• Ruth no longer referred to as “the Moabite,” but instead as “Naomi’s daughter-in-law.”
  • Cultural things to note
    • These two widows, one of whom was foreign, would have no chance for security outside of the protection of a man. Gaining a husband was the only chance for long-term security. However, Ruth getting married would not have inevitably led to Naomi’s care
    • Allowing the poor to glean from the leftover of the grains was a Levitical law.
    • Term “Redeemer” is used to designate Boaz as a relative of Naomi, who would be at least partially responsible for her care. He has legal right to redeem land that would have been her husband’s for the sake of caring for her.
      • Redeemer of the land and Redeemer as one who marries Ruth are not necessarily tied together.
      • Katharine Doob Sakenfeld makes the argument that Ruth’s use of word go-el, which can be described as next-of-kin, or redeemer is not a legal term, and cannot be traced directly back to Levitical interpretation. Instead, it appeals to the “central motif of the story as a whole, namely, human protection and support as a manifestation of God’s redemptive care.” (Interpretation: Ruth, p. 61) In other words, caring for one another is the way that we love God. God’s salvation happens through the kindness, generosity, and love of humans toward one another.
    • “Feet” may not have been feet. A sexual relationship between Ruth and Boaz, while not explicitly mentioned until after they are married, is at least implied.
    • Women would not have been allowed on threshing floor. Ruth’s actions are quite bold.
  • What did we miss by lectionary editing?
    • Ruth’s own initiative.
      • In lectionary reading Ruth is reduced to little more than a body following orders. She follows Naomi’s orders, then marries Boaz, gets pregnant, and lives happily ever after.
      • Ruth does not do exactly what Naomi says. She does not simply sit by his feet and wait for his response. Instead, she takes initiative and calls upon Boaz to act.
    • Boaz’s response
      • He refers to Ruth as eset chayil, same term as found in Proverbs 31. Rachel Held Evans has translated this famously as “Woman of Valor.” He remarks on her courage, and her place even though she is a poor, foreign, widow.
    • Community’s response
      • After this exchange, Boaz goes to make the transaction, the whole process is witnessed and blessed by the community.
      • Doob-Sakenfeld refers to this is the “Peaceable Community.”
        • “A foretaste of God's promised future, of the peaceable kingdom in the microcosmic form of a single village as a peaceable community, includes features and comes about by processes that many readers in today’s communities of faith find objectionable.” (p. 67)

Sermon Thoughts and Questions

  • The story of Ruth is confined in ancient culture. In one way, Naomi and Ruth are victims of a patriarchal system that reduces them to their beauty and wombs. They are victim of circumstances, and not allowed to take control of their own lives. Even their reward is only in who Ruth births. This is all true, but within the confines of the culture at the time, they are remarkable women who take initiative, risk, and care for one another. They become an intertwined inseparable pair, and they are given new life and security. They are richly blessed, and Ruth becomes the grandmother to the greatest King of Israel.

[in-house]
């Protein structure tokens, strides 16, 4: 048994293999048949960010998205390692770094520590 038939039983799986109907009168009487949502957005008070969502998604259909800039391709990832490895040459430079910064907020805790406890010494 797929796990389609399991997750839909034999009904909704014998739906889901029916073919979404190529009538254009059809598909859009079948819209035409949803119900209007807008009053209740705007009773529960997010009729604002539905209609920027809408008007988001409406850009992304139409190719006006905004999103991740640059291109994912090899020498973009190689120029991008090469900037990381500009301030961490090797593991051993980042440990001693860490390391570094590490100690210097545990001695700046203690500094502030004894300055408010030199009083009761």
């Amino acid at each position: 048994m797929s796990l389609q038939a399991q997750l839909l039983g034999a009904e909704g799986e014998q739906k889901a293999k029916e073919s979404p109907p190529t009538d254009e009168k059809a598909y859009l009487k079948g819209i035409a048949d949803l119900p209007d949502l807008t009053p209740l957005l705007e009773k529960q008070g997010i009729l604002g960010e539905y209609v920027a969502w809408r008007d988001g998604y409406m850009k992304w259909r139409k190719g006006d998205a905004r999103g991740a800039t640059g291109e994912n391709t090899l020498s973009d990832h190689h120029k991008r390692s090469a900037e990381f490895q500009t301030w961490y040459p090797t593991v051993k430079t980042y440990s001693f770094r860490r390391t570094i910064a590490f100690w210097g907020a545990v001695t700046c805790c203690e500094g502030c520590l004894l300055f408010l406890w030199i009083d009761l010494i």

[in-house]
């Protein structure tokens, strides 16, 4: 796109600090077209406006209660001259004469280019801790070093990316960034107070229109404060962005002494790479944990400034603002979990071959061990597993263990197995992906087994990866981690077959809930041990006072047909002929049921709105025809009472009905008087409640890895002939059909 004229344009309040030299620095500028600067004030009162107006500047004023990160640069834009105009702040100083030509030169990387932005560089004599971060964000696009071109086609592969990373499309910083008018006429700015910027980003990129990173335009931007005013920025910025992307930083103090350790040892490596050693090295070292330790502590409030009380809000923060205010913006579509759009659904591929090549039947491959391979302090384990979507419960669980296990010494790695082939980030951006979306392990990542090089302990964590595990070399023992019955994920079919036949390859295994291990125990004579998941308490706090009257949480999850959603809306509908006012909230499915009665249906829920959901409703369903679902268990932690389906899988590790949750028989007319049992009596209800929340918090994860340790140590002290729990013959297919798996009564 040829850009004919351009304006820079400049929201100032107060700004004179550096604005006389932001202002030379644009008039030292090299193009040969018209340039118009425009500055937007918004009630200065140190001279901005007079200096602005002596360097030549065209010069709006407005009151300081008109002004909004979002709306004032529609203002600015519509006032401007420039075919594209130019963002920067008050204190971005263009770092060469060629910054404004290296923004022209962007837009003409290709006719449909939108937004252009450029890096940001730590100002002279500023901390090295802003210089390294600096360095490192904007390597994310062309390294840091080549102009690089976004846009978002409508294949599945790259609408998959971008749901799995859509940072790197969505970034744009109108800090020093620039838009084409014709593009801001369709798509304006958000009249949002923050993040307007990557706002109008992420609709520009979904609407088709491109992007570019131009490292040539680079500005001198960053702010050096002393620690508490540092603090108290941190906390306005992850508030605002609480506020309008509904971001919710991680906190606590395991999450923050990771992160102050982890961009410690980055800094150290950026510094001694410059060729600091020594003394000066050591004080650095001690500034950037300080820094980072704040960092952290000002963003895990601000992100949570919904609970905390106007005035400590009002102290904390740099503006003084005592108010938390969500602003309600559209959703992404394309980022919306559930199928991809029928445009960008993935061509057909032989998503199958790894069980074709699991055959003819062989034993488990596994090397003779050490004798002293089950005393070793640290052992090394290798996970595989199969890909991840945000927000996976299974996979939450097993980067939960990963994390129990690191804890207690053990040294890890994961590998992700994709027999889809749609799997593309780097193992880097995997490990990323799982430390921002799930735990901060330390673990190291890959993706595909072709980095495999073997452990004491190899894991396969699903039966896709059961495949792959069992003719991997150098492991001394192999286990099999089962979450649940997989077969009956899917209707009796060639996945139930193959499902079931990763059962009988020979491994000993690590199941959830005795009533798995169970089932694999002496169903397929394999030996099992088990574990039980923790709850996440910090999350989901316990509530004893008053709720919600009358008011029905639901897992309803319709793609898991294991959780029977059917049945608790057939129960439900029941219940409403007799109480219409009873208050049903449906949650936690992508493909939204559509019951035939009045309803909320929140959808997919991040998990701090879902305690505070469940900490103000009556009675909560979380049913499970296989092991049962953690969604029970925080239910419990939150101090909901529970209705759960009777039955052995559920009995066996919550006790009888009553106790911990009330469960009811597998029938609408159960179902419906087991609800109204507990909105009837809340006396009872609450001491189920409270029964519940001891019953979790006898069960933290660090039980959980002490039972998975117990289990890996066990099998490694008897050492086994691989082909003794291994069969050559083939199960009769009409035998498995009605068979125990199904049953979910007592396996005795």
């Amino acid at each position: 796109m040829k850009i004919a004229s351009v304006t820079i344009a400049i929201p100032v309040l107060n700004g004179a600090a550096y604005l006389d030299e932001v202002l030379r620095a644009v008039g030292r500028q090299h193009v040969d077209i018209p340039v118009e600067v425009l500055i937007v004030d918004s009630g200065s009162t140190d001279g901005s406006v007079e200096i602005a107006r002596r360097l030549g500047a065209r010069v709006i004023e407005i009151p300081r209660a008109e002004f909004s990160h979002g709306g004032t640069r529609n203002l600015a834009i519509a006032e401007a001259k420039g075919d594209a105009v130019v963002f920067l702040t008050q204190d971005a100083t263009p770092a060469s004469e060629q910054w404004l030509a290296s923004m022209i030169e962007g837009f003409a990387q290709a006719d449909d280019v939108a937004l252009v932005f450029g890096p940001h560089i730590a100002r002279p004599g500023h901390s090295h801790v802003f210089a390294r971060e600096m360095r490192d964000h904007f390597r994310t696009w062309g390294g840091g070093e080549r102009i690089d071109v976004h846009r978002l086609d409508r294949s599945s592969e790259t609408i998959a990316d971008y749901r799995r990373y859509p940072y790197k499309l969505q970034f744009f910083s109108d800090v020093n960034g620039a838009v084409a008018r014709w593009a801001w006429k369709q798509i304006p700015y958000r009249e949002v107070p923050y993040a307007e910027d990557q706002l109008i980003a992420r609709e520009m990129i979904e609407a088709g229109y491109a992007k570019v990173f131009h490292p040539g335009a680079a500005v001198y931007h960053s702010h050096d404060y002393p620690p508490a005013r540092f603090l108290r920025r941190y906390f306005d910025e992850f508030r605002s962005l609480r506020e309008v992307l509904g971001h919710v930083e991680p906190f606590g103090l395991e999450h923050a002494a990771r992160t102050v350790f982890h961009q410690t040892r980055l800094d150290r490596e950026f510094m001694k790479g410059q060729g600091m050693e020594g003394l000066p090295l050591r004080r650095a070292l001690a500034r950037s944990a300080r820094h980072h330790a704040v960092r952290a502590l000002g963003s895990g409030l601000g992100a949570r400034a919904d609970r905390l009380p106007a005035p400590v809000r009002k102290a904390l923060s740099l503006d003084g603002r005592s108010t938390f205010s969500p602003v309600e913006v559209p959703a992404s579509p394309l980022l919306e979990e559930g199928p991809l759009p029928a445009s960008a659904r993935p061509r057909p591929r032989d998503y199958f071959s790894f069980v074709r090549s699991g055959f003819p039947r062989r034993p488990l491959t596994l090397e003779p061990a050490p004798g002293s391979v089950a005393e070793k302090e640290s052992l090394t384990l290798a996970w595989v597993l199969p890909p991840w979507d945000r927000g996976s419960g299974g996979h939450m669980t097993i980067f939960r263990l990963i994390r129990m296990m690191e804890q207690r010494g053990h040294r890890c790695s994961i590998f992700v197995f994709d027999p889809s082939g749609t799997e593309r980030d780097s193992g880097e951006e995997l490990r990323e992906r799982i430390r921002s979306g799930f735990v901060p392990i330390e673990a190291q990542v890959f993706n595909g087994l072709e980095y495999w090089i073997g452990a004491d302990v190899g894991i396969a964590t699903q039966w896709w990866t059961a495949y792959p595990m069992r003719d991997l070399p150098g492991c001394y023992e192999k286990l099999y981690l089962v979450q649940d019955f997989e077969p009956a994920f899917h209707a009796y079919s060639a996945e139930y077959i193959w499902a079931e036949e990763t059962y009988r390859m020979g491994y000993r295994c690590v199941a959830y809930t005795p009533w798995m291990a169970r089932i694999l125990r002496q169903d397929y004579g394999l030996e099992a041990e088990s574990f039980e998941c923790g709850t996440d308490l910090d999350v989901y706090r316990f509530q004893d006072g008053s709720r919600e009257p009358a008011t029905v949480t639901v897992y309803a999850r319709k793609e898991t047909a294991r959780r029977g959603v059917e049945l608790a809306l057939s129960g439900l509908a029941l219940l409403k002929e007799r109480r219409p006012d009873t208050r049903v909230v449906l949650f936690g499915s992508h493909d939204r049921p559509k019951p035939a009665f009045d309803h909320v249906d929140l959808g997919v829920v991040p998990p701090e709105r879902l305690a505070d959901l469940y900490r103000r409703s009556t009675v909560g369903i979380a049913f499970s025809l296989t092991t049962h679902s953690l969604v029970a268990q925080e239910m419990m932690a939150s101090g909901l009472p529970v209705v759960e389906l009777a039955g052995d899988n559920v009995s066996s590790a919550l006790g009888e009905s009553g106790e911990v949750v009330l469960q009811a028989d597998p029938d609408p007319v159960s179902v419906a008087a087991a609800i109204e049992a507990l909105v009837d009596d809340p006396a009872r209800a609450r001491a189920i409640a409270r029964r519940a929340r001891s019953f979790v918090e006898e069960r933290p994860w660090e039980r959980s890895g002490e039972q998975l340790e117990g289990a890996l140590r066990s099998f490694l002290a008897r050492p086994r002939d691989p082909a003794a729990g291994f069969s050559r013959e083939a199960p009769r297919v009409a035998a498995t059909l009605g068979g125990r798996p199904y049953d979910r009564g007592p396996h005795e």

• Depending on context, much can be done with the sexuality of Ruth. Did she use sex for her gain? Did she have sex with Boaz before they were married? Is there room in the church to explore the sexuality of women in a positive light? She is not the evil seductress, she is the Proverbs 31 Woman - but she used sex to achieve her goal of security. Interesting dynamic, to say the least.

Tasty Wafer of the Week:

  • Word And World, September 2013 features an article outlining a sermon series on Ruth. Features articles from many known people from Working Preacher - Rolf Jacobson, Kathryn Schifferdecker, Karoline Lewis, etc. (You may need a password to access it)
  • Also on on Working Preacher, an outline for a Four-Part Series on Ruth.

Thank you listeners and 
Diana Tyler - I’ve caught several of your shows since Lion & Lamb, and I just want to say how much I appreciate the fun and lightheartedness that all three of you (Rob, Eric and Richard) bring to scripture examination.  I learn a lot, and I laugh a lot, too.  (FWIW, I’m in the “Bible Geeks” category….  J )
Have a God week, y’all.
Erin Michelle Simmons: On Facebook shared the Walter Brueggemann interview: “Listening to this at work today! Really enjoying getting into this podcast series.”
Five Star iTunes Review: PastorMoira: “A wonderful commentary each week, stretching my brain with many new ways of thinking about the Scriptures and ministry. Thanks for your work, your conversation, and the way you engage each other, and the way you disagree with each other (an excellent model for our lives together).”

Featured Musician - Koine, My Hope Is Built on Nothing Less from their 2006 album Koine.

Thanks to our Psalms correspondent, Richard Bruxvoort Colligan (psalmimmersion.com, @pomopsalmist). Thank you to Scott Fletcher for our voice bumpers, Dick Dale and the Del Tones for our Theme music (“Misirlou”), Nicolai Heidlas (“Summertime”) and The Steel Wheels for our transition music(“Nola’s First Dance” from their album Lay Down, Lay Low) and Paul and Storm for our closing music (“Oh No”).